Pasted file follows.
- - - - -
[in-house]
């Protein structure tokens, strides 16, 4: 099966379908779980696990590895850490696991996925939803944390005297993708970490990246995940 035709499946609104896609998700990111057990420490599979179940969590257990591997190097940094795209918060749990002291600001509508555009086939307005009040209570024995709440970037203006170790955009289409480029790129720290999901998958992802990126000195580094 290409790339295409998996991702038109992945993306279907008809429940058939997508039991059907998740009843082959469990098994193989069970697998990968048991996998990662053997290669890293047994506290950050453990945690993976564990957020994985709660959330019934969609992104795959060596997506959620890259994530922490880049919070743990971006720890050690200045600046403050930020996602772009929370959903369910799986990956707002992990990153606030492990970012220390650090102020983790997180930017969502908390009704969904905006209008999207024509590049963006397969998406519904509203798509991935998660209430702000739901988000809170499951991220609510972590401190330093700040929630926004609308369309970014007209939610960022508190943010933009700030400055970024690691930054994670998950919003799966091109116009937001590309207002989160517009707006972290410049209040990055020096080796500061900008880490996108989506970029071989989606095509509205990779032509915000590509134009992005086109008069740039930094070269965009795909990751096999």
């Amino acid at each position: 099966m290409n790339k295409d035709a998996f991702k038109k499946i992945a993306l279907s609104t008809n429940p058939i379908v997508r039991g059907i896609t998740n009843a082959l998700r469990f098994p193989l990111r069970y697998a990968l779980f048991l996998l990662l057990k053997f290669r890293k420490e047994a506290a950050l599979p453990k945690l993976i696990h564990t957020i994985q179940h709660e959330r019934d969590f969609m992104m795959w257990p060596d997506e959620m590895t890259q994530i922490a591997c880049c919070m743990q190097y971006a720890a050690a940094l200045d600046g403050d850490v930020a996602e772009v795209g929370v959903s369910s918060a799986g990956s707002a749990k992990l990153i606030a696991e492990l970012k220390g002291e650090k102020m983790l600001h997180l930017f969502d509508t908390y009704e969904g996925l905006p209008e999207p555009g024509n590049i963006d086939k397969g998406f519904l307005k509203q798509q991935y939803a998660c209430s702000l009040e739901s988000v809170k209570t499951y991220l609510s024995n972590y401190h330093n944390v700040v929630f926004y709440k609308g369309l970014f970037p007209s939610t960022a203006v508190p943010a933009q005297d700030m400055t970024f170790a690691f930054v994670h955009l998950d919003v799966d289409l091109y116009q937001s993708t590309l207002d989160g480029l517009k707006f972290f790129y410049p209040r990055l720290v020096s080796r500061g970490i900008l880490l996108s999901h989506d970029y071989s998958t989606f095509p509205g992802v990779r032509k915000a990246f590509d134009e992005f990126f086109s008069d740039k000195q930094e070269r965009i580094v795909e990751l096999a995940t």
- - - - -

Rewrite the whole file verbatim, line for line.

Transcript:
[in-house]
């Protein structure tokens, strides 16, 4: 099966379908779980696990590895850490696991996925939803944390005297993708970490990246995940 035709499946609104896609998700990111057990420490599979179940969590257990591997190097940094795209918060749990002291600001509508555009086939307005009040209570024995709440970037203006170790955009289409480029790129720290999901998958992802990126000195580094 290409790339295409998996991702038109992945993306279907008809429940058939997508039991059907998740009843082959469990098994193989069970697998990968048991996998990662053997290669890293047994506290950050453990945690993976564990957020994985709660959330019934969609992104795959060596997506959620890259994530922490880049919070743990971006720890050690200045600046403050930020996602772009929370959903369910799986990956707002992990990153606030492990970012220390650090102020983790997180930017969502908390009704969904905006209008999207024509590049963006397969998406519904509203798509991935998660209430702000739901988000809170499951991220609510972590401190330093700040929630926004609308369309970014007209939610960022508190943010933009700030400055970024690691930054994670998950919003799966091109116009937001590309207002989160517009707006972290410049209040990055020096080796500061900008880490996108989506970029071989989606095509509205990779032509915000590509134009992005086109008069740039930094070269965009795909990751096999």
């Amino acid at each position: 099966m290409n790339k295409d035709a998996f991702k038109k499946i992945a993306l279907s609104t008809n429940p058939i379908v997508r039991g059907i896609t998740n009843a082959l998700r469990f098994p193989l990111r069970y697998a990968l779980f048991l996998l990662l057990k053997f290669r890293k420490e047994a506290a950050l599979p453990k945690l993976i696990h564990t957020i994985q179940h709660e959330r019934d969590f969609m992104m795959w257990p060596d997506e959620m590895t890259q994530i922490a591997c880049c919070m743990q190097y971006a720890a050690a940094l200045d600046g403050d850490v930020a996602e772009v795209g929370v959903s369910s918060a799986g990956s707002a749990k992990l990153i606030a696991e492990l970012k220390g002291e650090k102020m983790l600001h997180l930017f969502d509508t908390y009704e969904g996925l905006p209008e999207p555009g024509n590049i963006d086939k397969g998406f519904l307005k509203q798509q991935y939803a998660c209430s702000l009040e739901s988000v809170k209570t499951y991220l609510s024995n972590y401190h330093n944390v700040v929630f926004y709440k609308g369309l970014f970037p007209s939610t960022a203006v508190p943010a933009q005297d700030m400055t970024f170790a690691f930054v994670h955009l998950d919003v799966d289409l091109y116009q937001s993708t590309l207002d989160g480029l517009k707006f972290f790129y410049p209040r990055l720290v020096s080796r500061g970490i900008l880490l996108s999901h989506d970029y071989s998958t989606f095509p509205g992802v990779r032509k915000a990246f590509d134009e992005f990126f086109s008069d740039k000195q930094e070269r965009i580094v795909e990751l096999a995940t």